Democracy really is a luxury of the socially secure and the economically comfortable. For those people and countries born into that circumstance democracy feels kinda like air and gravity; it’s just there for free in inexhaustible supply ready to be used by everyone everywhere for everything. That’s far from a realistic appraisal of the actual situation though.

Even some of those have had some periods of relatively good times under autocracy. In the early years of Chavez’s reign in Venezuela, for example, the Inter-American Commission on Human Rights recognized achievements in reducing poverty and illiteracy, spreading access to health care, agrarian land reform, etc. Those achievements were largely funded by oil revenues, and falling oil revenues (and corruption in the oil sector–see @LSLGuy’s post above) meant those achievements could not be sustained, but if you were a peasant or smallholder or urban slum-dweller in 2005 or so, the Bolivarian Revolution looked pretty good compared to what had come before. (If you were middle-class or wealthy, it didn’t look so good, and the years since have destroyed most or all of the gains for most Venezuelans.)

It seems to me that most people were raised under authoritarianism, in the sense that, as children, they had people in authority over them (parents, teachers, etc.). And often, though not always, that “autoritarian regime” (the family or classroom or sports team or whatever) worked pretty well, and the authority figure wielded their power benevolently and competently.

The OP seems to be talking just about authoritarianism vs. democracy on a national level, but I wonder whether the way people feel about that is connected to their experiences with “authoritarianism” on a smaller scale (though my wondering is, at this point, idle speculation that doesn’t even rise the the level of a WAG).

Russia is an interesting example. It always seems to end up with an authoritarian government.

We are lucky here in N. America - no one has successfully invaded N. America in the last couple centuries. Not so for Russia (e.g. the Mongols, Napoleon, the Nazis). Maybe that’s why Russia always ends up with an authoritarian government. I don’t think the US will ever go authoritarian (even with Trump still around).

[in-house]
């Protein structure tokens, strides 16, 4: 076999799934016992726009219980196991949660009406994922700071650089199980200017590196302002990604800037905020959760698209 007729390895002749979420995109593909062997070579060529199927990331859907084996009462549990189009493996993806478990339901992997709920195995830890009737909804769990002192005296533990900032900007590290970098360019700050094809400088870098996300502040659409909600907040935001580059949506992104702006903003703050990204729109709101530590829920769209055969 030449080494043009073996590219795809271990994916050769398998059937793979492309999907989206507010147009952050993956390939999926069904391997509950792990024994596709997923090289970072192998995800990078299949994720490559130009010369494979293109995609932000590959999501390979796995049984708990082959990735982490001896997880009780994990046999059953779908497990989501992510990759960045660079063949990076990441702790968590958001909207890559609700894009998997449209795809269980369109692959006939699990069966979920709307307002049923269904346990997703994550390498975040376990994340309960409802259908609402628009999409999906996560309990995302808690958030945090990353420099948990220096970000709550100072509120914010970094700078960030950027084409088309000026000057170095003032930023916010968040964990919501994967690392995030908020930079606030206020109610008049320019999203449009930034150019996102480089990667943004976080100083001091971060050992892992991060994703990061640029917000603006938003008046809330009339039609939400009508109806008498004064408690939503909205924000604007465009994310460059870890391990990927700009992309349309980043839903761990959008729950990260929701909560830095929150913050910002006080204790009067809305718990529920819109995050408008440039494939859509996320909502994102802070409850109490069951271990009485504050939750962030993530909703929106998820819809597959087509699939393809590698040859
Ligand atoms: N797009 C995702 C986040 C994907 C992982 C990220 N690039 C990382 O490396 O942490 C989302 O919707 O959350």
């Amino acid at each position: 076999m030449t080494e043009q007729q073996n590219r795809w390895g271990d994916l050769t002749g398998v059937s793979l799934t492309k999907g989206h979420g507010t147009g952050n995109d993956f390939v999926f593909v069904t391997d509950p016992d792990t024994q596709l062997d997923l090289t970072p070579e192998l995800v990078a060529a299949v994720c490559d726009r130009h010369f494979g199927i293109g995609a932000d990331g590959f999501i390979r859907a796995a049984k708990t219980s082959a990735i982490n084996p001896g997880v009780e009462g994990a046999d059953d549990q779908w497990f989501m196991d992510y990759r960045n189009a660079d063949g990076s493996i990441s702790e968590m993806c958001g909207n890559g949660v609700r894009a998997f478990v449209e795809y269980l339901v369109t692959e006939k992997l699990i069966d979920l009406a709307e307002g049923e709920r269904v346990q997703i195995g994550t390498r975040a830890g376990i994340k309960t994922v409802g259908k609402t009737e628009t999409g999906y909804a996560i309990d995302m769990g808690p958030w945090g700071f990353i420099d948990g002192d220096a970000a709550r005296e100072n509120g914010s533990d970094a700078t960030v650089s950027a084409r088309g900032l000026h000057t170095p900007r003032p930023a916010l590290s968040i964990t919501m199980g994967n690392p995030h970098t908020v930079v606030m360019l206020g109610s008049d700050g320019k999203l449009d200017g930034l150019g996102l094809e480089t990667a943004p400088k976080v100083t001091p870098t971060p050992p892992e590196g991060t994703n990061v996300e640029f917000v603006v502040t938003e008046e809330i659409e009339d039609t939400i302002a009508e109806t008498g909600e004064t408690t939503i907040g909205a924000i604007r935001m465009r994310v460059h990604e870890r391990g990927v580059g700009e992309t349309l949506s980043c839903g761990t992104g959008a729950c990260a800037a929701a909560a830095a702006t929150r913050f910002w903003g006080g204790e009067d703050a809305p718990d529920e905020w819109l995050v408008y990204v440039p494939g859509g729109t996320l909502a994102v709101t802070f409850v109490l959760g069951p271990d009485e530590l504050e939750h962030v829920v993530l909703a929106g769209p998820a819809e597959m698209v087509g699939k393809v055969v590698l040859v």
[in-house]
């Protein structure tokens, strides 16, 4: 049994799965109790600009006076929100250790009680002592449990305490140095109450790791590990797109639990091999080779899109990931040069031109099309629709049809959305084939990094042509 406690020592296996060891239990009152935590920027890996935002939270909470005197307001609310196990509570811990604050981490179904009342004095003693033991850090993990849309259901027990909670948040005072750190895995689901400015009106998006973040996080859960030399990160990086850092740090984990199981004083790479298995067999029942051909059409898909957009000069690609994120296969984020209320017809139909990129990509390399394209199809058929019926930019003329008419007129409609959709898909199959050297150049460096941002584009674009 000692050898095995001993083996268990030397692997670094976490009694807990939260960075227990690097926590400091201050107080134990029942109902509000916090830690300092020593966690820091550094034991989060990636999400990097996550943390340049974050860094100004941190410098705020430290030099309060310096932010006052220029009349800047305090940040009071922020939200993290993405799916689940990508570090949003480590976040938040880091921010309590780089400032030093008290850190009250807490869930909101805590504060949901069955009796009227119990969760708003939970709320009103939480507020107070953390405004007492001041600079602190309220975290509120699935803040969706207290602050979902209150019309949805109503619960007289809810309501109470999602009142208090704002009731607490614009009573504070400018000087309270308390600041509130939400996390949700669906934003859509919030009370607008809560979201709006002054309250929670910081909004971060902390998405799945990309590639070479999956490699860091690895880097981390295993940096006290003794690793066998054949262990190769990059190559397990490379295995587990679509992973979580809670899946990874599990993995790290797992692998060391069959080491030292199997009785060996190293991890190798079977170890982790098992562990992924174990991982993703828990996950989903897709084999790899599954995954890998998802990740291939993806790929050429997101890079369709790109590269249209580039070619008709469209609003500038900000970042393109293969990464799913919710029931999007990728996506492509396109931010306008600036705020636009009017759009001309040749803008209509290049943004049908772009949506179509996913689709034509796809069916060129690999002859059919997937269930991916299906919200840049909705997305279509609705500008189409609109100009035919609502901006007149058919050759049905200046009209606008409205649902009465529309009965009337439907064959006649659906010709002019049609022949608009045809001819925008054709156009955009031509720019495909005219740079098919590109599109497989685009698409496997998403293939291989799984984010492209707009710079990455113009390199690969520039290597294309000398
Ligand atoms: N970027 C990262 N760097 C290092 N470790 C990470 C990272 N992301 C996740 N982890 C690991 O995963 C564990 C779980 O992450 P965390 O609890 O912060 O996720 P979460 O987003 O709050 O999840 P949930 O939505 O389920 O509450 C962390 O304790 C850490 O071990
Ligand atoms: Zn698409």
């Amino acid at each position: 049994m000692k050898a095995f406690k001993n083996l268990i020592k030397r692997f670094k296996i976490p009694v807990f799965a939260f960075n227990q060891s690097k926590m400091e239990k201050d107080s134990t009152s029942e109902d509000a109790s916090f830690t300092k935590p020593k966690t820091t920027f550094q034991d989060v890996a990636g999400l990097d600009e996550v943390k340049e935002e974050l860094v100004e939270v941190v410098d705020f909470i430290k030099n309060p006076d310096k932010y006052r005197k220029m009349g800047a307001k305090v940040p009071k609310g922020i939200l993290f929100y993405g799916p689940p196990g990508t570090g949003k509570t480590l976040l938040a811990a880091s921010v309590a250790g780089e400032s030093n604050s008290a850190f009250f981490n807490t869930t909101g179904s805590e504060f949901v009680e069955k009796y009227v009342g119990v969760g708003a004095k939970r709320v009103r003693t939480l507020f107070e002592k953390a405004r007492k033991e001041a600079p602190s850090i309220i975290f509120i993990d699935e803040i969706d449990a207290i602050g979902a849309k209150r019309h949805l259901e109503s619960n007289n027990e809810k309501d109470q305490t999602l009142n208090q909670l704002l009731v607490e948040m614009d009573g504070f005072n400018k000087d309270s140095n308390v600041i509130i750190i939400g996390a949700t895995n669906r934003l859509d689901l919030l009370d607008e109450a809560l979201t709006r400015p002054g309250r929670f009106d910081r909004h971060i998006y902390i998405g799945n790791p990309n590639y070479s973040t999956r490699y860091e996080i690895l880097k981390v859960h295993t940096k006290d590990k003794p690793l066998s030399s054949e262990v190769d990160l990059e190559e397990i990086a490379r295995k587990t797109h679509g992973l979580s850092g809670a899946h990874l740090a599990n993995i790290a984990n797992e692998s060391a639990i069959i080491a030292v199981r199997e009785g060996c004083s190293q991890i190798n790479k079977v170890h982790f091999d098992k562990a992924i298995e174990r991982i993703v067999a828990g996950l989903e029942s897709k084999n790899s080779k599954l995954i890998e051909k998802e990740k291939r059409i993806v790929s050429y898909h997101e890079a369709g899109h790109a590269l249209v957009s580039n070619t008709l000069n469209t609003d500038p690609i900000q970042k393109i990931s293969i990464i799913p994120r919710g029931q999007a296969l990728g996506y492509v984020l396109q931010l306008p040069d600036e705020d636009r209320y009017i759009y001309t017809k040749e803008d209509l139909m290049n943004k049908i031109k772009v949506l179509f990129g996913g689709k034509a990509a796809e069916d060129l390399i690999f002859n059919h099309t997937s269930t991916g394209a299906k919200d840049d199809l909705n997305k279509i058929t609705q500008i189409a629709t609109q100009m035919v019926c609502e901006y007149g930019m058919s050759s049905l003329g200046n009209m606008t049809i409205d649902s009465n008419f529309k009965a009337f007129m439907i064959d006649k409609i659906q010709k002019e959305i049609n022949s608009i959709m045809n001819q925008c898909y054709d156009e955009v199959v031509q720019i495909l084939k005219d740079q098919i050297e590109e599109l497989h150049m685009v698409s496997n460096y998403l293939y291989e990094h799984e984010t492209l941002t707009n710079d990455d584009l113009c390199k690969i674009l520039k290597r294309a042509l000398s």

There’s already a push by a large segment of your population to get rid of the separation of church and state, and declare their version of Christianity as the fundamental region of the nation. At that point, it would be very hard to avoid authoritarianism, as political opposition to the government will be seen as blasphemy.

It’s not a guarantee, but it’s certainly a possibility. And once you’re there, getting back to here will be very difficult. At least with the Nazis taking over Germany, the non-Nazi Germans had the rest of the world in place to bomb Germany enough to get rid of the Nazis. Who could do that to the United States these days?

I presume you mean Donald Trump, who lost the next election, and Boris Johnson, who was forced to resign.

Did any real dictators lose power because of COVID?

Bolsenaro was somewhere on that list.

I don’t think you understand “large segment” in the context of a country with a 332 million population.

The US is worse than Nazi Germany? Yeah, the US has its problems, but most of us still wave at our neighbors and smile at strangers. How much time have you spent in the US?